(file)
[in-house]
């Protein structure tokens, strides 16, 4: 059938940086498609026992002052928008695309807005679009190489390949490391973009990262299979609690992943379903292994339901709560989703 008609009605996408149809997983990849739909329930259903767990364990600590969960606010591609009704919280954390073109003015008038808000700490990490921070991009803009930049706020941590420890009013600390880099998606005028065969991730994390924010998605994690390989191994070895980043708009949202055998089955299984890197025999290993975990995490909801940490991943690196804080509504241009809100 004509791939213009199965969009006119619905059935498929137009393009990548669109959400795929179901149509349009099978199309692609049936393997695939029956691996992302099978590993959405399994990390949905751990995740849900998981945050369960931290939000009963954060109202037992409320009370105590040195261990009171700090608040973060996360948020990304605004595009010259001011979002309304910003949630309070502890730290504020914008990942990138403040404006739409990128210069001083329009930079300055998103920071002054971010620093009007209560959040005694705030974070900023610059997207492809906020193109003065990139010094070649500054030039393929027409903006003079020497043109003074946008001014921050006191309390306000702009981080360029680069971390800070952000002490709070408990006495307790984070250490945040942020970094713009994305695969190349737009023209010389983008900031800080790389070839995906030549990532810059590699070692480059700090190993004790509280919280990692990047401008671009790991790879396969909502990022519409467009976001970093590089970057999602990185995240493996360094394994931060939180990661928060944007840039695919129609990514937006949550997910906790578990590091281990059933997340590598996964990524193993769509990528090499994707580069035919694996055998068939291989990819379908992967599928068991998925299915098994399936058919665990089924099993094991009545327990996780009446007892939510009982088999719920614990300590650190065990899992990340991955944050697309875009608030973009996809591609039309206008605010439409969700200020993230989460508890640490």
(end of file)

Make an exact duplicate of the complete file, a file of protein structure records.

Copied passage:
[in-house]
């Protein structure tokens, strides 16, 4: 059938940086498609026992002052928008695309807005679009190489390949490391973009990262299979609690992943379903292994339901709560989703 008609009605996408149809997983990849739909329930259903767990364990600590969960606010591609009704919280954390073109003015008038808000700490990490921070991009803009930049706020941590420890009013600390880099998606005028065969991730994390924010998605994690390989191994070895980043708009949202055998089955299984890197025999290993975990995490909801940490991943690196804080509504241009809100 004509791939213009199965969009006119619905059935498929137009393009990548669109959400795929179901149509349009099978199309692609049936393997695939029956691996992302099978590993959405399994990390949905751990995740849900998981945050369960931290939000009963954060109202037992409320009370105590040195261990009171700090608040973060996360948020990304605004595009010259001011979002309304910003949630309070502890730290504020914008990942990138403040404006739409990128210069001083329009930079300055998103920071002054971010620093009007209560959040005694705030974070900023610059997207492809906020193109003065990139010094070649500054030039393929027409903006003079020497043109003074946008001014921050006191309390306000702009981080360029680069971390800070952000002490709070408990006495307790984070250490945040942020970094713009994305695969190349737009023209010389983008900031800080790389070839995906030549990532810059590699070692480059700090190993004790509280919280990692990047401008671009790991790879396969909502990022519409467009976001970093590089970057999602990185995240493996360094394994931060939180990661928060944007840039695919129609990514937006949550997910906790578990590091281990059933997340590598996964990524193993769509990528090499994707580069035919694996055998068939291989990819379908992967599928068991998925299915098994399936058919665990089924099993094991009545327990996780009446007892939510009982088999719920614990300590650190065990899992990340991955944050697309875009608030973009996809591609039309206008605010439409969700200020993230989460508890640490």